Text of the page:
Homing Objects: From Writing to Making

Research output: Chapter in Book/Conference proceedings/Edited volumeConference contributionScientificpeer-review

Abstract

Can architects design with words? Can they move from words to models and then hands on making, bypassing the medium of drawing altogether? “Homing Objects” was a recent four-week workshop that tested this possibility. The workshop–part of the master level design course “The Space of Words” which explored different ways to address the above questions–was taught by three architects combining expertise in architectural theory, building technology and timber construction. “Homing Objects” asked architecture students to fabricate unprecedented domestic objects that were dreamed up and drawn out through language. “Homing” (borrowed from messenger pigeons) intends to turn “home” into a verb and an act, through a journey into memories and words that engender new possibilities of enacting and finding home, disrupting our preconceived notions about home and domesticity. We introduced the students to literary texts that describe everyday familiar objects. This introduction was meant to question and bring forward new possibilities of what a domestic object can be, as the literary texts offered unusual, uncanny, and unpredictable ways of seeing and relating to these objects. Following the close study of these texts, students were prompted to bring objects from their daily life to a shared common table. They “warmed up their inside voice” by writing short descriptions for three of these objects, in such a way that objects were hidden between the lines and were not named directly. This instruction pushed the students to see the familiar otherwise. Then they imagined possible combinations of these objects (or parts of these objects) that would create unprecedented new ones. Based on these imaginary combinations they proceeded with writing narratives that would describe, explain, and envision the new objects in the space of a home. Iterations of these narratives harvested, always in writing, design ideas for experiential qualities of these unique objects. Through writing and re-writing, many students moved further in envisioning objects that did not connect any more with the ones that were brought to the shared table. The students moved then to scaled models that gave the imagined objects a three-dimensional presence. The decision to exclude drawings from the process shifted the focus from what these invented objects might look like, to their sensorial qualities: what does it feel to hold an object in your hand, what sound does the use of an object create. Offering feedback on the models, always relating them with the narratives, led to more nuanced versions of these mock-ups and took us to the construction of the objects as finished and reproducible products. The students concluded the workshop composing a narrative that describes the use of their object from the perspective of a particular character. This narrative communicated functional aspects of the objects: elements that somebody could not easily understand without directly engaging with them. The end of “Homing Objects” meant the reinterpretation of what home might mean and the beginning of the studio’s final assignment: the building of full-scale domestic rooms, merging again through writing and language, that further questioned the notion of domesticity.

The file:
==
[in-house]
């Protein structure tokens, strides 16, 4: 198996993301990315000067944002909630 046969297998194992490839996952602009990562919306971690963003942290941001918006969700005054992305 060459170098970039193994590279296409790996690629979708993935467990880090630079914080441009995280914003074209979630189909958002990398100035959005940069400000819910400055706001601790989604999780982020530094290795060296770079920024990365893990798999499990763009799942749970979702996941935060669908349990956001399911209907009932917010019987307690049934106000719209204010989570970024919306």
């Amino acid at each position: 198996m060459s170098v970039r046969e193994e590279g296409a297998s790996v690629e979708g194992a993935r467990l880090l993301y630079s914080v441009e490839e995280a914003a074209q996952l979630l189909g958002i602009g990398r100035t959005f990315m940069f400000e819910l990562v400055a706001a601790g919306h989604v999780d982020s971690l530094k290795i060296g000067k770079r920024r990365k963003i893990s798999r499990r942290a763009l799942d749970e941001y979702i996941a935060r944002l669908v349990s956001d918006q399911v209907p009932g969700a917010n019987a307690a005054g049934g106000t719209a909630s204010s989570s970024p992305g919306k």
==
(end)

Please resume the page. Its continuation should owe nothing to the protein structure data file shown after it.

Original languageEnglish
Title of host publication2024 ACSA 112th Annual Meeting
Subtitle of host publicationAbstract Book
Place of PublicationVancouver, BC
PublisherACSA Press
Pages121
Number of pages1
Publication statusPublished - 2024
Event2024 ACSA 112th Annual Meeting: Disrupters on the Edge - Sheraton Vancouver Wall Centre, Vancouver, Canada
Duration: 14 Mar 202416 Mar 2024
https://www.acsa-arch.org/conference/112th-annual-meeting/

Conference

Conference2024 ACSA 112th Annual Meeting
Country/TerritoryCanada
CityVancouver
Period14/03/2416/03/24
Internet address

Bibliographical note

Green Open Access added to TU Delft Institutional Repository 'You share, we take care!' - Taverne project https://www.openaccess.nl/en/you-share-we-take-care
Otherwise as indicated in the copyright section: the publisher is the copyright holder of this work and the author uses the Dutch legislation to make this work public.

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